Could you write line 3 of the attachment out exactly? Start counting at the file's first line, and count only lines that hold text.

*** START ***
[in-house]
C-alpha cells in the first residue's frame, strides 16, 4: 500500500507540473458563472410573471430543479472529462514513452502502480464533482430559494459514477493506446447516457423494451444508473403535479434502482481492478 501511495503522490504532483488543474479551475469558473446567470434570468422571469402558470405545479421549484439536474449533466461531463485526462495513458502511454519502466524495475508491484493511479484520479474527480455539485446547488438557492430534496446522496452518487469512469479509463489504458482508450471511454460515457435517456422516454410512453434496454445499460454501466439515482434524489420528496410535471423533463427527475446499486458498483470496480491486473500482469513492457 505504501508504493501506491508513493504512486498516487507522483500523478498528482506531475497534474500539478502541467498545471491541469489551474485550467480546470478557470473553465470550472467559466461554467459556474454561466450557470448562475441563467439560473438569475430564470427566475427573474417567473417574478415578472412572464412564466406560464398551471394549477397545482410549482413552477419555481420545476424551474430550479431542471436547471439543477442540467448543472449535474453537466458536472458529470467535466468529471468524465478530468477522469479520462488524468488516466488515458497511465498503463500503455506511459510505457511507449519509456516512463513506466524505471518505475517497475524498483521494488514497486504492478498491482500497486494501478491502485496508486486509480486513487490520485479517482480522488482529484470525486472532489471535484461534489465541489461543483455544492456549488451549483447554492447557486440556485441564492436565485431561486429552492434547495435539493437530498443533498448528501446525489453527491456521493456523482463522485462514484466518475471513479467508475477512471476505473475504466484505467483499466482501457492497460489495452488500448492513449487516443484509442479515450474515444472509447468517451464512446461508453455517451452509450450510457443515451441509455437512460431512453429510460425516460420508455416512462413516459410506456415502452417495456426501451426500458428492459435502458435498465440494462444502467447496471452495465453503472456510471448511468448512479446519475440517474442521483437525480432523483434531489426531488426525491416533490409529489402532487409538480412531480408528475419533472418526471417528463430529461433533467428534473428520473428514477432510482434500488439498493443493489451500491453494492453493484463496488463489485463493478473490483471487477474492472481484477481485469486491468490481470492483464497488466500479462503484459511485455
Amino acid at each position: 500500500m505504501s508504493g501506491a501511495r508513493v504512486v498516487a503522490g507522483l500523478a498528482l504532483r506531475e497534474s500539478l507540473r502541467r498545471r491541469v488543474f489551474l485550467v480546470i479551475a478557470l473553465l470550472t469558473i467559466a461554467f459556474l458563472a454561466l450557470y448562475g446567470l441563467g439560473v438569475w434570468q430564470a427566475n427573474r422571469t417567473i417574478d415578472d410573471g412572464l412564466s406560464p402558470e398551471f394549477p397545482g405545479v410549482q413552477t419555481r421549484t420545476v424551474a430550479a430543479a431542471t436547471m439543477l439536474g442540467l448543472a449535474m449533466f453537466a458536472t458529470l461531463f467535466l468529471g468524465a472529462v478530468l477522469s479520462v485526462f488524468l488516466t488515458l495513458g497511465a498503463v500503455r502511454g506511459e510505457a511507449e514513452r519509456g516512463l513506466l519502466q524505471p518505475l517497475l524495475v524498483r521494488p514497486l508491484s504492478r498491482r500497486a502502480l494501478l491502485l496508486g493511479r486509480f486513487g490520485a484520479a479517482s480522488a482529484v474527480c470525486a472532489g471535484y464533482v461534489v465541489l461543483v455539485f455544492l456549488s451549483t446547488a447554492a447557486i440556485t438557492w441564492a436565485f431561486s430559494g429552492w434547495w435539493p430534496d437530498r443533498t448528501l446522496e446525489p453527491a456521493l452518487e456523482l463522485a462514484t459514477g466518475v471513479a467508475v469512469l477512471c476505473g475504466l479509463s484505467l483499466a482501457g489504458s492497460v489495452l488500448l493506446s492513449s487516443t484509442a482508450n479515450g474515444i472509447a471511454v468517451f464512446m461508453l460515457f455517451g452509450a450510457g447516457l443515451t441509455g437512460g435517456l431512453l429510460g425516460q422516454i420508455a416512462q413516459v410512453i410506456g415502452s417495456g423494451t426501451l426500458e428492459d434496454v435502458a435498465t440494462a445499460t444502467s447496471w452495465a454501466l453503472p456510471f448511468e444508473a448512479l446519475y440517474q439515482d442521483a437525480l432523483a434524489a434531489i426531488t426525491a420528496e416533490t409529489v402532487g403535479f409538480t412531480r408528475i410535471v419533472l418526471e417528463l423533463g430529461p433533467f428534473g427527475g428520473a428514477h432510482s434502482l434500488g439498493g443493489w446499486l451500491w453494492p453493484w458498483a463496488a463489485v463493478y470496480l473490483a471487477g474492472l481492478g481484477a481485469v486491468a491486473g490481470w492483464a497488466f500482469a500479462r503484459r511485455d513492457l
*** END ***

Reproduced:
Amino acid at each position: 500500500m505504501s508504493g501506491a501511495r508513493v504512486v498516487a503522490g507522483l500523478a498528482l504532483r506531475e497534474s500539478l507540473r502541467r498545471r491541469v488543474f489551474l485550467v480546470i479551475a478557470l473553465l470550472t469558473i467559466a461554467f459556474l458563472a454561466l450557470y448562475g446567470l441563467g439560473v438569475w434570468q430564470a427566475n427573474r422571469t417567473i417574478d415578472d410573471g412572464l412564466s406560464p402558470e398551471f394549477p397545482g405545479v410549482q413552477t419555481r421549484t420545476v424551474a430550479a430543479a431542471t436547471m439543477l439536474g442540467l448543472a449535474m449533466f453537466a458536472t458529470l461531463f467535466l468529471g468524465a472529462v478530468l477522469s479520462v485526462f488524468l488516466t488515458l495513458g497511465a498503463v500503455r502511454g506511459e510505457a511507449e514513452r519509456g516512463l513506466l519502466q524505471p518505475l517497475l524495475v524498483r521494488p514497486l508491484s504492478r498491482r500497486a502502480l494501478l491502485l496508486g493511479r486509480f486513487g490520485a484520479a479517482s480522488a482529484v474527480c470525486a472532489g471535484y464533482v461534489v465541489l461543483v455539485f455544492l456549488s451549483t446547488a447554492a447557486i440556485t438557492w441564492a436565485f431561486s430559494g429552492w434547495w435539493p430534496d437530498r443533498t448528501l446522496e446525489p453527491a456521493l452518487e456523482l463522485a462514484t459514477g466518475v471513479a467508475v469512469l477512471c476505473g475504466l479509463s484505467l483499466a482501457g489504458s492497460v489495452l488500448l493506446s492513449s487516443t484509442a482508450n479515450g474515444i472509447a471511454v468517451f464512446m461508453l460515457f455517451g452509450a450510457g447516457l443515451t441509455g437512460g435517456l431512453l429510460g425516460q422516454i420508455a416512462q413516459v410512453i410506456g415502452s417495456g423494451t426501451l426500458e428492459d434496454v435502458a435498465t440494462a445499460t444502467s447496471w452495465a454501466l453503472p456510471f448511468e444508473a448512479l446519475y440517474q439515482d442521483a437525480l432523483a434524489a434531489i426531488t426525491a420528496e416533490t409529489v402532487g403535479f409538480t412531480r408528475i410535471v419533472l418526471e417528463l423533463g430529461p433533467f428534473g427527475g428520473a428514477h432510482s434502482l434500488g439498493g443493489w446499486l451500491w453494492p453493484w458498483a463496488a463489485v463493478y470496480l473490483a471487477g474492472l481492478g481484477a481485469v486491468a491486473g490481470w492483464a497488466f500482469a500479462r503484459r511485455d513492457l